A signed treaty would be the culmination of years of discussions on improving access for the blind, visually impaired, and print disabled to published works in formats such as Braille, large print text and audio books. The beneficiaries will have better access to novels, textbooks and other material that they can use for education and enjoyment. More information is provided on the WIPO website.
Danish software house Hindenburg Systems has been helping broadcast journalists tell stories using sound since 2009. The clean, user-friendly design has won the hearts of broadcast radio journalists all over the world.
Sound quality is just as vital for broadcast radio as it is for audio books for the visually impaired. Hindenburg’s advanced DSP technology, automatic level-setting and Voice Profiling system ensure high quality audio for journalists with little technical know-how.
Now Hindenburg Audio Book Creator (HABC) brings the same Scandinavian design and advanced audio technology to the production of audio books. HABC will allow libraries and e-book publishers to combine the highest possible quality with the most efficient production workflow for DAISY and EPUB3 audio book production.
“Hindenburg Systems bring great technology and usability to the audio book field. Their product will dramatically improve our efficiency and audio quality, while ensuring that we can keep providing the most advanced products to our users, now and in the future.”- Ole Holst Andersen, Head of IT and Production, NOTA
The Hindenburg Audio Book Creator is developed in cooperation with DAISY members, NLB and NOTA with input from multiple DAISY book producers. Their feedback has resulted in a user-friendly tool. DAISY 3.0 support is on its way.
- Import: DTBook, DAISY & EPUB
- Export DAISY 2.02 & EPUB 3
- Automated levels based on Loudness
- Automated EQ & Compression - Windows 7 & 8
For more info or trial contact: Chris Mottes, CEO, Hindenburg Systems ApS
Mobile: +45 31 39 24 70
- Skype: chrismottes
The Society of Scholarly Publishing is holding their 35th Annual meeting in San Francisco (June 5-7, 2013). The attendees (approximately 700) are about 89% publishers and 20% librarians. They range from STM publishers to societies and university presses.
Bill McCoy (IDPF) will moderate “Accessibility Challenges and Possibilities: No File Left Behind!” on Thursday, June 6th. The panel will include George Kerscher (DAISY Consortium); Rick Johnson (VitalSource Technologies Inc.) and Anh Bui (Benetech). More information is provided on the SSP website.
The 2013 edition of The State of the World’s Children is dedicated to the situation of children with disabilities. This report examines the barriers – from inaccessible buildings to dismissive attitudes, from invisibility in official statistics to vicious discrimination – that deprive children with disabilities of their rights and keep them from participating fully in society. It also lays out some of the key elements of inclusive societies that respect and protect the rights of children with disabilities, adequately support them and their families, and nurture their abilities – so that they may take advantage of opportunities to flourish and make their contribution to the world. This report can also be downloaded in DAISY format - created using the open source tools (DAISY Pipeline, Tobi) developed by the DAISY Consortium.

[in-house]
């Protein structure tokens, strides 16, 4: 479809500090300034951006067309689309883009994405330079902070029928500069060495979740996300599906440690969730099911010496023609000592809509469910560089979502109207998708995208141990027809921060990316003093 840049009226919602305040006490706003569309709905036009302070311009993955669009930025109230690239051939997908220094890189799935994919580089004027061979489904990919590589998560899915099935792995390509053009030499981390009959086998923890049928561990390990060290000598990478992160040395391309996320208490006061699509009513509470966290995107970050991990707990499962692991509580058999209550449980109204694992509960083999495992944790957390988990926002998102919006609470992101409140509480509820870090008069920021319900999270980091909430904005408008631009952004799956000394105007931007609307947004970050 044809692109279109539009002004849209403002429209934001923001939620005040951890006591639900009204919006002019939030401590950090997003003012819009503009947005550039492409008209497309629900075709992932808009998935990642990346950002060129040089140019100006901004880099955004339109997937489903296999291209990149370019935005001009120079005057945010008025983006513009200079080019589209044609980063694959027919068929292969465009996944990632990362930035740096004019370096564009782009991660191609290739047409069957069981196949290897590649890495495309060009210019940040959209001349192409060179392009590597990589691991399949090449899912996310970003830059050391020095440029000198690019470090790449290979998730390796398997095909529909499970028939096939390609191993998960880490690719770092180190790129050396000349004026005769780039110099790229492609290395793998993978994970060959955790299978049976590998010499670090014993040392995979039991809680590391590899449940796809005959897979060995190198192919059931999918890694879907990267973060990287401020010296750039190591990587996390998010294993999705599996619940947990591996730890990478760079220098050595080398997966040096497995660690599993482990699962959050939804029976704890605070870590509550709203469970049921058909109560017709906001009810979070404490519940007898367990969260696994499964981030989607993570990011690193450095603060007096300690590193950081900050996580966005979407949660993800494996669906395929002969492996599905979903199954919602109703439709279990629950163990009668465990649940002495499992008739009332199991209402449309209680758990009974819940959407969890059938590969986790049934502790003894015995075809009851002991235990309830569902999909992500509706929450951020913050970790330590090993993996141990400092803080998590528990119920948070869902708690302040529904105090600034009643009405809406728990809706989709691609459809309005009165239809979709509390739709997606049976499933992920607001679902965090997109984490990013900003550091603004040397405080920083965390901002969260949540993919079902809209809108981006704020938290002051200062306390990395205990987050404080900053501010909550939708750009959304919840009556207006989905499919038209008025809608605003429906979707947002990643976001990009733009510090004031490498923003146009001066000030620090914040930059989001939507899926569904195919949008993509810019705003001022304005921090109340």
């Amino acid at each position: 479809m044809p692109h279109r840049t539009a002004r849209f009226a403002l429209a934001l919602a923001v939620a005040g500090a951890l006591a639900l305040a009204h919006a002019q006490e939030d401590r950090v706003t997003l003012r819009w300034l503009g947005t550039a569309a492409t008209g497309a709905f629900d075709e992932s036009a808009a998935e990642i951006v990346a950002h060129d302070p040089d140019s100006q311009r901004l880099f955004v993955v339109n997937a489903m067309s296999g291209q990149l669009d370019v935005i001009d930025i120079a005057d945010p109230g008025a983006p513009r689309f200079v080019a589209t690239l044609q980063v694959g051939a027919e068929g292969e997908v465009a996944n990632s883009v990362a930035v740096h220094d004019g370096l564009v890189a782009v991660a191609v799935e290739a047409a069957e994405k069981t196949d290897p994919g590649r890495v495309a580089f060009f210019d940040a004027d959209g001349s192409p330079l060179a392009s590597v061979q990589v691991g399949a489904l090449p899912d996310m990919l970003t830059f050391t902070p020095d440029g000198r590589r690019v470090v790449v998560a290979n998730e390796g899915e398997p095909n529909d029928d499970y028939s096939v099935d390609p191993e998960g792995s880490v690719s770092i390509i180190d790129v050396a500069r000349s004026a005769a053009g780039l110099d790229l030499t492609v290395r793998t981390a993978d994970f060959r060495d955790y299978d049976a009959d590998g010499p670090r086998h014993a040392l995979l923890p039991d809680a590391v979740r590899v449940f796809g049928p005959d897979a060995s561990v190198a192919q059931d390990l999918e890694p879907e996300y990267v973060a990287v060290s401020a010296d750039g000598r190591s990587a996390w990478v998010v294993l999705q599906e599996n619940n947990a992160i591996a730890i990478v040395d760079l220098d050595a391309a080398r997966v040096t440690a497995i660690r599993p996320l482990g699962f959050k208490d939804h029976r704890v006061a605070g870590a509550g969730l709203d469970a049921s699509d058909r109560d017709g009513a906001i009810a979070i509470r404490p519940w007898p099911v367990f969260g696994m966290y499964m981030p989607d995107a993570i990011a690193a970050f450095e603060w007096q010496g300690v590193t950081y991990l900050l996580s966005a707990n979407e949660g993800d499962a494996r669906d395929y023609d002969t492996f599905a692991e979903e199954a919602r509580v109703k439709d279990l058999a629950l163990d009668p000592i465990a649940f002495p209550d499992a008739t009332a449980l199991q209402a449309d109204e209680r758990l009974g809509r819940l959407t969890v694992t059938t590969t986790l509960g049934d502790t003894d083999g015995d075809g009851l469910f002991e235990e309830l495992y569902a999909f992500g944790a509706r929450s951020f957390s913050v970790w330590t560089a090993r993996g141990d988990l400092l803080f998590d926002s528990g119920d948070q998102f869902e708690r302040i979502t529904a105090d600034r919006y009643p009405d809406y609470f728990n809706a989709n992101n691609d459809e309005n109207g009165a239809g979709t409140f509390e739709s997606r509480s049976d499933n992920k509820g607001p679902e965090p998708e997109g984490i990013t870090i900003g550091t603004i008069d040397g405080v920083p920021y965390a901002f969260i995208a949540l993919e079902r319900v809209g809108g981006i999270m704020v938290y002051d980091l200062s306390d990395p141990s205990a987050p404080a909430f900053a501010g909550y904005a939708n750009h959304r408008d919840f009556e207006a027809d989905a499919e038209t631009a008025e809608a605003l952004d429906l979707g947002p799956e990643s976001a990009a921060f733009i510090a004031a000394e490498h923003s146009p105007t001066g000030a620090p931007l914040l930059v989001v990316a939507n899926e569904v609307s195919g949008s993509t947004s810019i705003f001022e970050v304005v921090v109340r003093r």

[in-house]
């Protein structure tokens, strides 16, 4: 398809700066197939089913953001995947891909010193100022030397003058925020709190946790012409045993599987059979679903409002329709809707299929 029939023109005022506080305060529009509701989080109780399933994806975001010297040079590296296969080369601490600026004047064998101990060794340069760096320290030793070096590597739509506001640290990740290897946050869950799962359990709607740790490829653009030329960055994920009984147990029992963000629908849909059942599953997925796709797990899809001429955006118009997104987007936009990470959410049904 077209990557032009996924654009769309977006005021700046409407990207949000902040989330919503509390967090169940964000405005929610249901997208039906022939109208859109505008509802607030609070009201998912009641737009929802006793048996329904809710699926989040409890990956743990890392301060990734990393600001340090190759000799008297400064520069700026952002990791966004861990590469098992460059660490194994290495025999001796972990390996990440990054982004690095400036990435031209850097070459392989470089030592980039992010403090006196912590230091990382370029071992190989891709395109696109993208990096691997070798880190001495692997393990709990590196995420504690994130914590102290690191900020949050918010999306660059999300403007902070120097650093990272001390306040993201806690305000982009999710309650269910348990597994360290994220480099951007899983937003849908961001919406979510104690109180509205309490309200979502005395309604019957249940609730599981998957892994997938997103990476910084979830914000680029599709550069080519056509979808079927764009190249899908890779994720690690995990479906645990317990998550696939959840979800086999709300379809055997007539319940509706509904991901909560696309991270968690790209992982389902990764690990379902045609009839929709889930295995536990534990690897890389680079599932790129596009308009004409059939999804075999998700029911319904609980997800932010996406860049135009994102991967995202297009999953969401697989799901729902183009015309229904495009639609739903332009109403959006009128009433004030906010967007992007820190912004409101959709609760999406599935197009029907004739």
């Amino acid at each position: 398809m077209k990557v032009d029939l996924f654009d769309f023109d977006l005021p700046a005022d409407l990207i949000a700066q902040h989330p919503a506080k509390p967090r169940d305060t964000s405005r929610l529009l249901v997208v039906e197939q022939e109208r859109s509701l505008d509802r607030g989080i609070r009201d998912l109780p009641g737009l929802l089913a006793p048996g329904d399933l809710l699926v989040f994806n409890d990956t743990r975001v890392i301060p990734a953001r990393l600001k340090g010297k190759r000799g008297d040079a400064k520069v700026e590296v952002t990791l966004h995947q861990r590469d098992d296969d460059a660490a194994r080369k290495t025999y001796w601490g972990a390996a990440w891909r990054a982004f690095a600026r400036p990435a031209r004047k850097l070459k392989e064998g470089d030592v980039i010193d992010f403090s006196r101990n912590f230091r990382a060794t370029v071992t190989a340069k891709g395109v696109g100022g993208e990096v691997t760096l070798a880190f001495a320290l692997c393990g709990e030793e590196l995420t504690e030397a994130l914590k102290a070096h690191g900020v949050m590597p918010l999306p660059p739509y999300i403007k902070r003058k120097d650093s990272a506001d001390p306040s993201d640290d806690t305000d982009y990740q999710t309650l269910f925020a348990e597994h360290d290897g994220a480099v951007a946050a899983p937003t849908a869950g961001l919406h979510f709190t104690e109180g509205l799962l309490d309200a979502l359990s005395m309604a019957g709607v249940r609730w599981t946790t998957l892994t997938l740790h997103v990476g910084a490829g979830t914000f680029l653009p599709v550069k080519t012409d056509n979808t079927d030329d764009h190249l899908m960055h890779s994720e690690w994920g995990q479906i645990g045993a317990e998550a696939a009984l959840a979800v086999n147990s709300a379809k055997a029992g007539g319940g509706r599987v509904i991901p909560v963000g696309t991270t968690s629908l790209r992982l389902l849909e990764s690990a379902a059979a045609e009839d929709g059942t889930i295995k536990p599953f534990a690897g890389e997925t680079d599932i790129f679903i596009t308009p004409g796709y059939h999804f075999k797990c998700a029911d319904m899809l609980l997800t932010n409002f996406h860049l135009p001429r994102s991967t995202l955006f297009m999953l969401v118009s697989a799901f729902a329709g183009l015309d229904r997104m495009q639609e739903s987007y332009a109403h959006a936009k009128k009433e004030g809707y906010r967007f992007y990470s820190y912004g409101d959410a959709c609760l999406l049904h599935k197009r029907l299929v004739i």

The programs and systems Textalk AB has created for the visually impaired population, are always based on specific user requirements. From their almost 30 years of experience they know that user friendliness is extremely important. Using Textalk's software, visually impaired user can access newspapers, magazines, books, Text-TV, email and other digital texts. More information is provided in the Member entry on the DAISY Consortium website.
The 2013 M-Enabling Global Summit is a program exclusively dedicated to promoting mobile accessible and assistive applications and services for senior citizens and users of all abilities.
The second edition of the M-Enabling Summit in 2013 (June 6-7, 2013) is expected to draw more than 600 participants from at least 40 countries. Convening in Washington, D.C., the M-Enabling Summit is organized in cooperation with the International Telecommunication Union (ITU) and the Federal Communications Commission (FCC), ensuring substantial participation for leading international mobile service providers, policy makers, apps developers and manufacturers.